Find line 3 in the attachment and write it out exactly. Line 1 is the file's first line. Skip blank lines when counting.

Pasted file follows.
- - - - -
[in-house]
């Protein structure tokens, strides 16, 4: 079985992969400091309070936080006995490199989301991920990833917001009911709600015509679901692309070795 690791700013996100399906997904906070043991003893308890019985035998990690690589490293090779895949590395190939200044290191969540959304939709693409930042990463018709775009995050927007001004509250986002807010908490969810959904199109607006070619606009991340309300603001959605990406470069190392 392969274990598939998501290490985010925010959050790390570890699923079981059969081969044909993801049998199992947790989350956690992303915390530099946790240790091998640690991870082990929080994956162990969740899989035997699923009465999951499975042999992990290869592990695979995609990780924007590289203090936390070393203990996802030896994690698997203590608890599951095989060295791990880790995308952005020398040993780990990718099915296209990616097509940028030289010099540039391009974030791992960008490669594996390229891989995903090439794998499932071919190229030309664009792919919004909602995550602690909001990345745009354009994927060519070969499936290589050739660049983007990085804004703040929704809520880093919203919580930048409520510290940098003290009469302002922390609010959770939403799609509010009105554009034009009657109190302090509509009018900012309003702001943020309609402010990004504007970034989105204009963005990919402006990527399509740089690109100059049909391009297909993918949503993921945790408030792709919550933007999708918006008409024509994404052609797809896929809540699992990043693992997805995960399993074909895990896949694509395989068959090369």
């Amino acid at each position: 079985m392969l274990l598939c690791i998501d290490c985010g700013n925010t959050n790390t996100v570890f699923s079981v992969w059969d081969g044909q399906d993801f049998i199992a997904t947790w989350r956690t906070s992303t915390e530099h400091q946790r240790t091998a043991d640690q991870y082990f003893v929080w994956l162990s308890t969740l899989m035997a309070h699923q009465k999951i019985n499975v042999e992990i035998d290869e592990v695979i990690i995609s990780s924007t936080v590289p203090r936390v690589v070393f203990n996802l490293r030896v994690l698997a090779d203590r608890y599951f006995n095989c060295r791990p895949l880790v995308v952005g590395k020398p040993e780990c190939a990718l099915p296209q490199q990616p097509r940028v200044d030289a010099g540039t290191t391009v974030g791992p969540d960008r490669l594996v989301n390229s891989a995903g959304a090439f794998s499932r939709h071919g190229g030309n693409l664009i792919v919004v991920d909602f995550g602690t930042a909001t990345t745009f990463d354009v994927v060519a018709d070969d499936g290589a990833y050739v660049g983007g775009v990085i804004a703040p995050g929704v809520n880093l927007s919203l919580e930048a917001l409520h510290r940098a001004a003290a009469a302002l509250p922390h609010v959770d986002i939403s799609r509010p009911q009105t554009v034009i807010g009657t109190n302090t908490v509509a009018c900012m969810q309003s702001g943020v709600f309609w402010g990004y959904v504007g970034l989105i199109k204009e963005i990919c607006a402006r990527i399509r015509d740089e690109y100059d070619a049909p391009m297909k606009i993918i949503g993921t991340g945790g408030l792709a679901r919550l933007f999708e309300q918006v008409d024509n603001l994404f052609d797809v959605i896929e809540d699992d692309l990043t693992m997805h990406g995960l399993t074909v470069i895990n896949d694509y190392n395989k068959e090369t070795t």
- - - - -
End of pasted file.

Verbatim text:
């Amino acid at each position: 079985m392969l274990l598939c690791i998501d290490c985010g700013n925010t959050n790390t996100v570890f699923s079981v992969w059969d081969g044909q399906d993801f049998i199992a997904t947790w989350r956690t906070s992303t915390e530099h400091q946790r240790t091998a043991d640690q991870y082990f003893v929080w994956l162990s308890t969740l899989m035997a309070h699923q009465k999951i019985n499975v042999e992990i035998d290869e592990v695979i990690i995609s990780s924007t936080v590289p203090r936390v690589v070393f203990n996802l490293r030896v994690l698997a090779d203590r608890y599951f006995n095989c060295r791990p895949l880790v995308v952005g590395k020398p040993e780990c190939a990718l099915p296209q490199q990616p097509r940028v200044d030289a010099g540039t290191t391009v974030g791992p969540d960008r490669l594996v989301n390229s891989a995903g959304a090439f794998s499932r939709h071919g190229g030309n693409l664009i792919v919004v991920d909602f995550g602690t930042a909001t990345t745009f990463d354009v994927v060519a018709d070969d499936g290589a990833y050739v660049g983007g775009v990085i804004a703040p995050g929704v809520n880093l927007s919203l919580e930048a917001l409520h510290r940098a001004a003290a009469a302002l509250p922390h609010v959770d986002i939403s799609r509010p009911q009105t554009v034009i807010g009657t109190n302090t908490v509509a009018c900012m969810q309003s702001g943020v709600f309609w402010g990004y959904v504007g970034l989105i199109k204009e963005i990919c607006a402006r990527i399509r015509d740089e690109y100059d070619a049909p391009m297909k606009i993918i949503g993921t991340g945790g408030l792709a679901r919550l933007f999708e309300q918006v008409d024509n603001l994404f052609d797809v959605i896929e809540d699992d692309l990043t693992m997805h990406g995960l399993t074909v470069i895990n896949d694509y190392n395989k068959e090369t070795t």